Protecting Your Intellectual Property
If you have created anything, your creation is your intellectual property. That means that it is yours to use or to license use of to others.
Various laws exist to protect your intellectual property rights. These laws include the Digital Millennium Copyright Act, the America Invents Act, and the Copyright Term Extension Act. An individual or a group of individuals, including a corporate entity, may hold the intellectual rights to a particular work.
What is Intellectual Property?
Intellectual property can include any of the following types of creative work:
- Pieces of visual art;
- Works of literature;
- Musical compositions;
- Designs; or
Intellectual rights are a form of intangible property, which means that although you can not touch and physically handle them, they are yours and you have legal recourse options if they are violated in any way.
Protecting Your Intellectual Property From Infringement
You can file for a patent, copyright, or a trademark for your work with the United States Patent & Trademark Office. This office is tasked with granting protection for intellectual property rights within the United States. It is important to understand the differences between these three options.
- Registering a trademark simply demonstrates your ownership of a your work. It does not provide significant legal protection against infringement.
- A patent stakes your ownership of a concept you are currently developing or have developed.
- A copyright provides the greatest amount of legal protection for a creator. With a copyright, you have the right to pursue an infringement claim and recover damages in the event your work is used without your permission.
If Your Work is Infringed
You have a few options. They are as follows:
- You may send a cease and desist letter to the offender, which tells the group or individual to stop using your work without your consent.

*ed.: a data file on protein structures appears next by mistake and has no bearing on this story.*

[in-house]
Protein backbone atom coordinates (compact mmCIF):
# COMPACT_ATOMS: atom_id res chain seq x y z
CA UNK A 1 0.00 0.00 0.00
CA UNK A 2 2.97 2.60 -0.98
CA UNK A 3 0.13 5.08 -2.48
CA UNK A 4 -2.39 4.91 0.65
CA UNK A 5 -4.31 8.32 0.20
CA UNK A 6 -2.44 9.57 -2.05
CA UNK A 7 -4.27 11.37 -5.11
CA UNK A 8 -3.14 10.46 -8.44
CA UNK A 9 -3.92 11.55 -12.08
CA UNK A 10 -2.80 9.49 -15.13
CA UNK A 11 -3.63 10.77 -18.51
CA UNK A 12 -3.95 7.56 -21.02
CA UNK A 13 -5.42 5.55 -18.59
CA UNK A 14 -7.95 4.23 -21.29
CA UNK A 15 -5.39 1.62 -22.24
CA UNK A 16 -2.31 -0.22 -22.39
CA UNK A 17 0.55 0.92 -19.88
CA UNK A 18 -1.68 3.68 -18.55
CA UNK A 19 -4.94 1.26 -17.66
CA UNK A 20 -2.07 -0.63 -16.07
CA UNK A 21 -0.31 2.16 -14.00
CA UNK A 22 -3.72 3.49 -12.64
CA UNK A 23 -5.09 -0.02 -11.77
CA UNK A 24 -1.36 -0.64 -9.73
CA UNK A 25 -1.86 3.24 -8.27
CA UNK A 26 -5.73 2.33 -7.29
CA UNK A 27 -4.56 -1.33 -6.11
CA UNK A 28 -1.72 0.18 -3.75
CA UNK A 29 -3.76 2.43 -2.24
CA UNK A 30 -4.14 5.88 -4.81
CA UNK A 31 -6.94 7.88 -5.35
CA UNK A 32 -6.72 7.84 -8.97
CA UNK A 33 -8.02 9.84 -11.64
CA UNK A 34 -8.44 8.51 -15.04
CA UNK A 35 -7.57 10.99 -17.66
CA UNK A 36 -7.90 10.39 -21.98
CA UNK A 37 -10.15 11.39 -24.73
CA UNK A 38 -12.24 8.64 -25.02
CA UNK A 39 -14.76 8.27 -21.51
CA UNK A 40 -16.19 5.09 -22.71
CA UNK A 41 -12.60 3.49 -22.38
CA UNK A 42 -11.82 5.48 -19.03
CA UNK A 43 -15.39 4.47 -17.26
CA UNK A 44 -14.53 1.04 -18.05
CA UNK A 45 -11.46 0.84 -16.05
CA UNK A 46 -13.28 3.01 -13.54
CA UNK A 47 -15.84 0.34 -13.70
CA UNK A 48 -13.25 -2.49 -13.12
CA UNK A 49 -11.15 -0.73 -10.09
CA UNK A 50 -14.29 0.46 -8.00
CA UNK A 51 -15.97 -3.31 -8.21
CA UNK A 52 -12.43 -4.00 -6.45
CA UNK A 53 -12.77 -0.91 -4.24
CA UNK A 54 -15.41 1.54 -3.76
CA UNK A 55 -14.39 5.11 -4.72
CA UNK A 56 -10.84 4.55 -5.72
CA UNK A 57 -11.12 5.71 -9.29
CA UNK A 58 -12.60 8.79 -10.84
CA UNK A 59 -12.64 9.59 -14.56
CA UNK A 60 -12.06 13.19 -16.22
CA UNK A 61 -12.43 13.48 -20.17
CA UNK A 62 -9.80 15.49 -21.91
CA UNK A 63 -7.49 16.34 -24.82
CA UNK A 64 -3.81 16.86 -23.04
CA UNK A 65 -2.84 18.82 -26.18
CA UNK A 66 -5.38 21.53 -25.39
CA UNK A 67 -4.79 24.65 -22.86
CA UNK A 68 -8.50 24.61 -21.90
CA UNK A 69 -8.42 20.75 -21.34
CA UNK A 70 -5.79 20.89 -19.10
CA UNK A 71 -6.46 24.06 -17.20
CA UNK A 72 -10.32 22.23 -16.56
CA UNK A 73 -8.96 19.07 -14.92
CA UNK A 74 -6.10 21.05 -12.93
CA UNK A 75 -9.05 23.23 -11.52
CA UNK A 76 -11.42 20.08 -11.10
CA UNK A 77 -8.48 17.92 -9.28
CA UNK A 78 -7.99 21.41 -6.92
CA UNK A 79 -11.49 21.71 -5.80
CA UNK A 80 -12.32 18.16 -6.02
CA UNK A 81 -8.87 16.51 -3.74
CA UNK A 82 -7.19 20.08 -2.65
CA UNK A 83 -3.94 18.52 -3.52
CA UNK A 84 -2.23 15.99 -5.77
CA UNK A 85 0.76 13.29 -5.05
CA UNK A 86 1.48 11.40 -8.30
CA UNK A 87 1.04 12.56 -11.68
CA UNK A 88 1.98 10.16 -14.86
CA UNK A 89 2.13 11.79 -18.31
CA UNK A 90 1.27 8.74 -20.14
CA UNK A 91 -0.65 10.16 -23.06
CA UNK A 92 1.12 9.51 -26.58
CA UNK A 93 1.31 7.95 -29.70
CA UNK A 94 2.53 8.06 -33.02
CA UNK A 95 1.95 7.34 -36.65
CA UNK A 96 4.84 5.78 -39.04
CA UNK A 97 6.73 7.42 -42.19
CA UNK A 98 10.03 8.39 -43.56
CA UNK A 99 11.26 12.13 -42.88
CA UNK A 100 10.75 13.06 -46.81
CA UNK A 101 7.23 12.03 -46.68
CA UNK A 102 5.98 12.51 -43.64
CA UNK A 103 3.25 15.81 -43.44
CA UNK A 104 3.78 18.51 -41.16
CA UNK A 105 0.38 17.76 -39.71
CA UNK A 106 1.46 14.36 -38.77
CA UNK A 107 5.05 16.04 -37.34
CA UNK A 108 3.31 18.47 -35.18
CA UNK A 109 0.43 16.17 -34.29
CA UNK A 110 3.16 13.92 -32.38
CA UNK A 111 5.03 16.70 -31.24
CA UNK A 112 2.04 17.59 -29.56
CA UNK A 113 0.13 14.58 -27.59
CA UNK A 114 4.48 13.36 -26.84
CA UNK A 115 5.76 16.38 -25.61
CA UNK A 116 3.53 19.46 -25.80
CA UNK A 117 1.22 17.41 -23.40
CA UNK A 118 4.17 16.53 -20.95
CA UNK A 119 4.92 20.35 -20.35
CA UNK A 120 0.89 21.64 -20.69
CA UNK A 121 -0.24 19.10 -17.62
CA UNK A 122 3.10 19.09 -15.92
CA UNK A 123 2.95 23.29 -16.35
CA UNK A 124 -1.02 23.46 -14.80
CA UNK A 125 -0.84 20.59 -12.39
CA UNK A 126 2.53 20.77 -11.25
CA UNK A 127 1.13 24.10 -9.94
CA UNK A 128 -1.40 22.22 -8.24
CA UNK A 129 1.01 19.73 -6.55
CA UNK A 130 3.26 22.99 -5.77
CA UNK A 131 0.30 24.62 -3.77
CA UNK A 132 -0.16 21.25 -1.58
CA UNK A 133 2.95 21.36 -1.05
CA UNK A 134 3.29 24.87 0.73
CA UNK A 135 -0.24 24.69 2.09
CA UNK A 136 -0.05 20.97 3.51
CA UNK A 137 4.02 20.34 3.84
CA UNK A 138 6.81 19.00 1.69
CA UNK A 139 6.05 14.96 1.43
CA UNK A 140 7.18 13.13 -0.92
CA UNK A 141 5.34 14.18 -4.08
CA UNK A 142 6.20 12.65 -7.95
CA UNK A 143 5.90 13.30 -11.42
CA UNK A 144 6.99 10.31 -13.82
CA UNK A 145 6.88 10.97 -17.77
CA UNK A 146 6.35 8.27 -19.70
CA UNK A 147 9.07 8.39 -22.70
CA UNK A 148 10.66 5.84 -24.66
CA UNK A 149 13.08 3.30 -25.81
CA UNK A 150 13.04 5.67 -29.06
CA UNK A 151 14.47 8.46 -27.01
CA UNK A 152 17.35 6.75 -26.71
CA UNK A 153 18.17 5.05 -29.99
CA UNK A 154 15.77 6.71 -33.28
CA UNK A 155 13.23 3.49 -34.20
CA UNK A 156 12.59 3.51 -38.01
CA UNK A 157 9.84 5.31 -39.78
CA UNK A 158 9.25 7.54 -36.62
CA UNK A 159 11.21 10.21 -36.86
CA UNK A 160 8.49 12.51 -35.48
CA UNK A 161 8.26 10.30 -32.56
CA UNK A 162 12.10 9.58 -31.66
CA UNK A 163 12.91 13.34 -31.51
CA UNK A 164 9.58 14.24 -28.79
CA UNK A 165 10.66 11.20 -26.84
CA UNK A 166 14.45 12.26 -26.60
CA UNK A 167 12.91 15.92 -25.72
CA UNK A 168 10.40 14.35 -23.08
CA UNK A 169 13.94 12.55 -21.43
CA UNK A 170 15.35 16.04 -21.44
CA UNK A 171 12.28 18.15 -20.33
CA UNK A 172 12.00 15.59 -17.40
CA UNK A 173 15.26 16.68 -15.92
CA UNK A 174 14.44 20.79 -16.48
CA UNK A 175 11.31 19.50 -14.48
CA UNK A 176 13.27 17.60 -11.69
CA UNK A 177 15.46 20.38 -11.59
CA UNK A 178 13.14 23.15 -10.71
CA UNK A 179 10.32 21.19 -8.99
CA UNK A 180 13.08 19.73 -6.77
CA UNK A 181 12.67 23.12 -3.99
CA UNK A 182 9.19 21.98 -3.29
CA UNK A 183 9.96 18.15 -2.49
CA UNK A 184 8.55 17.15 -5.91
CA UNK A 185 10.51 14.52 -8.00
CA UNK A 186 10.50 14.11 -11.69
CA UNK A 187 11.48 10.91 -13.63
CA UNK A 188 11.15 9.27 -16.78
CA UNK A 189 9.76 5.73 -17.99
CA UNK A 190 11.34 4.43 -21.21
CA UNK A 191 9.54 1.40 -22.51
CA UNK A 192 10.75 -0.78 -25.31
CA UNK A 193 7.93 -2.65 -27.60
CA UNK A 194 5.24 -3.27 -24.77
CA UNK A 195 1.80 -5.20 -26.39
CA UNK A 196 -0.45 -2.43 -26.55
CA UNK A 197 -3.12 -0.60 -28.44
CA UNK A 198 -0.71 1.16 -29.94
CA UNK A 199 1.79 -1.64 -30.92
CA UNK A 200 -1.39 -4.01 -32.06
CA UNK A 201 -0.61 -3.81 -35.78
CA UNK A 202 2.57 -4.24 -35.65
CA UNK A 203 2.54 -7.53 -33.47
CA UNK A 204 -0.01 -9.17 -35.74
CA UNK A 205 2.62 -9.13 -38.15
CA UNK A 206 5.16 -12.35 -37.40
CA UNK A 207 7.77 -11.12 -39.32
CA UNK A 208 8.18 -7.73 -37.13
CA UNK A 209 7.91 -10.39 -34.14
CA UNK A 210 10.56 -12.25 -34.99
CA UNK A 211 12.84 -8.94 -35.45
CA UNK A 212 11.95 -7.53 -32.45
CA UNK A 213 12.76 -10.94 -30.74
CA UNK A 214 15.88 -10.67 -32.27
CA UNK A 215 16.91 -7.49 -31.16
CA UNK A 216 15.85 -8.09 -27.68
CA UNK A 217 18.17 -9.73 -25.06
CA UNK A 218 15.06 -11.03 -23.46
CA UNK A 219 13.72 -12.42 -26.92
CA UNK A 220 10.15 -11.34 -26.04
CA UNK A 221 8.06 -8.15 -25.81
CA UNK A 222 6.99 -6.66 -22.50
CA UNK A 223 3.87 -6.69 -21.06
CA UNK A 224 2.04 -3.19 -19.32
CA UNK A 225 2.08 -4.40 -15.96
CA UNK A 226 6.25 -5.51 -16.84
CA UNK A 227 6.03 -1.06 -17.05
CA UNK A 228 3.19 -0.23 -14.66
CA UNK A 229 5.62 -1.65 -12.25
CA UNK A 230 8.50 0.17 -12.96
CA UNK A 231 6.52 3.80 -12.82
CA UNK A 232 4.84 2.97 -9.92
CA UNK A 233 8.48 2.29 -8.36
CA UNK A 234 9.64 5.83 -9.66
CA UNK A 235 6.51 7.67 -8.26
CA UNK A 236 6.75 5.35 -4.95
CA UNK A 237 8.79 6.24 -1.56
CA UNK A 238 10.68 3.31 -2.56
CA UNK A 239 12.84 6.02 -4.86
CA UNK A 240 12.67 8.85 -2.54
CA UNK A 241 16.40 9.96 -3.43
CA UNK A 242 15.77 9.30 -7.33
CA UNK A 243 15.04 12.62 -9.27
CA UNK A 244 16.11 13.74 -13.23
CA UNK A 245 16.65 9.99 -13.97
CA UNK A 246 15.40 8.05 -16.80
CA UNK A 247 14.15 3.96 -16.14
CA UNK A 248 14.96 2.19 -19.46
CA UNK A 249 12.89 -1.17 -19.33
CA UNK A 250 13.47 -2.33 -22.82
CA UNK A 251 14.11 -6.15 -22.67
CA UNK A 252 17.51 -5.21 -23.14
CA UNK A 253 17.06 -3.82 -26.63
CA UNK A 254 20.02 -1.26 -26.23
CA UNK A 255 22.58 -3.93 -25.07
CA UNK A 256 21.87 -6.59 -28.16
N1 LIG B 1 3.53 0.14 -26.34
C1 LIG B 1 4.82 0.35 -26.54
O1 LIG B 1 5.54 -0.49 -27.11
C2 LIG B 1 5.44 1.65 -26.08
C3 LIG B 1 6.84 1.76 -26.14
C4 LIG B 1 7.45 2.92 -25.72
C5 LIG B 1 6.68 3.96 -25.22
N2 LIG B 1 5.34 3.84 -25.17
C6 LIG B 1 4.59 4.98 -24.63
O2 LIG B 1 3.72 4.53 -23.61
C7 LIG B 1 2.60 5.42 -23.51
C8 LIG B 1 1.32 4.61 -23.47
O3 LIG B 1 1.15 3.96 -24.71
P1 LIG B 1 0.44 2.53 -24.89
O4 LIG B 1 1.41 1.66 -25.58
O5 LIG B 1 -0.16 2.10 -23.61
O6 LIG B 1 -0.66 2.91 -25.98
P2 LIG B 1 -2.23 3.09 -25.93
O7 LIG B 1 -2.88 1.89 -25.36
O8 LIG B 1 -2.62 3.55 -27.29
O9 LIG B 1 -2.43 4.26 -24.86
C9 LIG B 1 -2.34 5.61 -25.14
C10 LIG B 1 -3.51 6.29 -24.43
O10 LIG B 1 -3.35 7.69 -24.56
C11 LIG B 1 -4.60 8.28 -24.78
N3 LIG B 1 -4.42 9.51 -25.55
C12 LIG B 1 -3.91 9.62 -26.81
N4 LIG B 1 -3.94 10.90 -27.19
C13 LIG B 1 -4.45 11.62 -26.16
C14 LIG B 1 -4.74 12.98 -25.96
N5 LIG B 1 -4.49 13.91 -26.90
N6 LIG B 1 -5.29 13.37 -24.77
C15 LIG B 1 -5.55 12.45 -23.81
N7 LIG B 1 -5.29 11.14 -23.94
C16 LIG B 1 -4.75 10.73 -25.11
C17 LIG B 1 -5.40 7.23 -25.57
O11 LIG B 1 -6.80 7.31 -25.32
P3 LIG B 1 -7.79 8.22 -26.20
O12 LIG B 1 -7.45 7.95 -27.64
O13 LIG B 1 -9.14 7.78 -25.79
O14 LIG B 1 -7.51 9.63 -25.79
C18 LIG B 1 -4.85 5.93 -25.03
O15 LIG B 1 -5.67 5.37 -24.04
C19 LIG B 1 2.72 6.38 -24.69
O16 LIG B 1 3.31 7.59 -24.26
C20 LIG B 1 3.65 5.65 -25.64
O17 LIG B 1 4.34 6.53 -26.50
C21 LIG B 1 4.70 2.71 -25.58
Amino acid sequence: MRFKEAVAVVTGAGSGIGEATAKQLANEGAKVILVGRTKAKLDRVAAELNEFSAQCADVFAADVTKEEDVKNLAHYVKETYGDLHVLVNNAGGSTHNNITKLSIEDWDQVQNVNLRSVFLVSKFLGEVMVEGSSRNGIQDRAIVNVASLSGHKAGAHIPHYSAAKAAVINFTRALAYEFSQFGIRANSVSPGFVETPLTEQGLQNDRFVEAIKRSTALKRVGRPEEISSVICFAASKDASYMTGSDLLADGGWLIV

- If the infringement is occurring online, you may send the group or individual a Digital Millennium Copyright act takedown notice.
If the infringement persists, you may do either of the following:
- Request a court injunction, which is a request that the court take action to stop the offender from making a profit using your work.
- File a copyright infringement lawsuit against the offender and potentially recover the amount of money you lost due to his or her unauthorized use of your creation.
The option that is best for you depends on the extent of the infringement. It is often not necessary to file an infringement lawsuit against an individual simply using an image of your work to illustrate his or her personal website. When the offender is using your work to turn a profit for him or herself, taking stronger action such as filing a lawsuit could be the best option for you.
Intellectual Property Attorneys in Winter Park
As a creator, you have the right to protect your intellectual property. If your intellectual property has been used without your consent in any way, contact Hornsby Law Group in Winter Park at 407-599-3800 to discuss your rights as an intellectual property owner and your legal options.